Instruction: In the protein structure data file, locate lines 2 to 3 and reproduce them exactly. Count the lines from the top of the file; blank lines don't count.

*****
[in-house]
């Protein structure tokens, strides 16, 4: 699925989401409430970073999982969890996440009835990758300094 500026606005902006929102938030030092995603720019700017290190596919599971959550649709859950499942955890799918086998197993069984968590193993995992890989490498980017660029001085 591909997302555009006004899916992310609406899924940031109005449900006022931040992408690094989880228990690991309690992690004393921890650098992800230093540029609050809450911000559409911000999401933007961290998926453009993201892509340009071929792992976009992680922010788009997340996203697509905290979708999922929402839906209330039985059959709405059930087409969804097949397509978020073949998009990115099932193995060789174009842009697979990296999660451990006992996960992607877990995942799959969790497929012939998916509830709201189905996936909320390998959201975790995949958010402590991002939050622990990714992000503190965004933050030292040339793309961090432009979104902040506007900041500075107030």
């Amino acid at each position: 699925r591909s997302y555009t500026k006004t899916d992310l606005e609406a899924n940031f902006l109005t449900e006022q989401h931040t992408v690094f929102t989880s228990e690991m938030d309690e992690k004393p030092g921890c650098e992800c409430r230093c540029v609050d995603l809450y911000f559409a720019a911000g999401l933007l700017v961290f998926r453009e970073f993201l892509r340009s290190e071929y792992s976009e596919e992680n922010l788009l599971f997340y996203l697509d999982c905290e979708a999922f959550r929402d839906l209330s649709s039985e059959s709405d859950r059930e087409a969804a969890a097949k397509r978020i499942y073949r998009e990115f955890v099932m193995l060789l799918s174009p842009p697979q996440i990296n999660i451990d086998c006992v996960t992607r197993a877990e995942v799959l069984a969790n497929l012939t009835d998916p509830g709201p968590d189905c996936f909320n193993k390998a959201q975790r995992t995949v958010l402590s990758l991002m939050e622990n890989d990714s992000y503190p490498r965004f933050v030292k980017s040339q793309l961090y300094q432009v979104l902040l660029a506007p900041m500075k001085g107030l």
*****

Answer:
């Protein structure tokens, strides 16, 4: 699925989401409430970073999982969890996440009835990758300094 500026606005902006929102938030030092995603720019700017290190596919599971959550649709859950499942955890799918086998197993069984968590193993995992890989490498980017660029001085 591909997302555009006004899916992310609406899924940031109005449900006022931040992408690094989880228990690991309690992690004393921890650098992800230093540029609050809450911000559409911000999401933007961290998926453009993201892509340009071929792992976009992680922010788009997340996203697509905290979708999922929402839906209330039985059959709405059930087409969804097949397509978020073949998009990115099932193995060789174009842009697979990296999660451990006992996960992607877990995942799959969790497929012939998916509830709201189905996936909320390998959201975790995949958010402590991002939050622990990714992000503190965004933050030292040339793309961090432009979104902040506007900041500075107030």
């Amino acid at each position: 699925r591909s997302y555009t500026k006004t899916d992310l606005e609406a899924n940031f902006l109005t449900e006022q989401h931040t992408v690094f929102t989880s228990e690991m938030d309690e992690k004393p030092g921890c650098e992800c409430r230093c540029v609050d995603l809450y911000f559409a720019a911000g999401l933007l700017v961290f998926r453009e970073f993201l892509r340009s290190e071929y792992s976009e596919e992680n922010l788009l599971f997340y996203l697509d999982c905290e979708a999922f959550r929402d839906l209330s649709s039985e059959s709405d859950r059930e087409a969804a969890a097949k397509r978020i499942y073949r998009e990115f955890v099932m193995l060789l799918s174009p842009p697979q996440i990296n999660i451990d086998c006992v996960t992607r197993a877990e995942v799959l069984a969790n497929l012939t009835d998916p509830g709201p968590d189905c996936f909320n193993k390998a959201q975790r995992t995949v958010l402590s990758l991002m939050e622990n890989d990714s992000y503190p490498r965004f933050v030292k980017s040339q793309l961090y300094q432009v979104l902040l660029a506007p900041m500075k001085g107030l």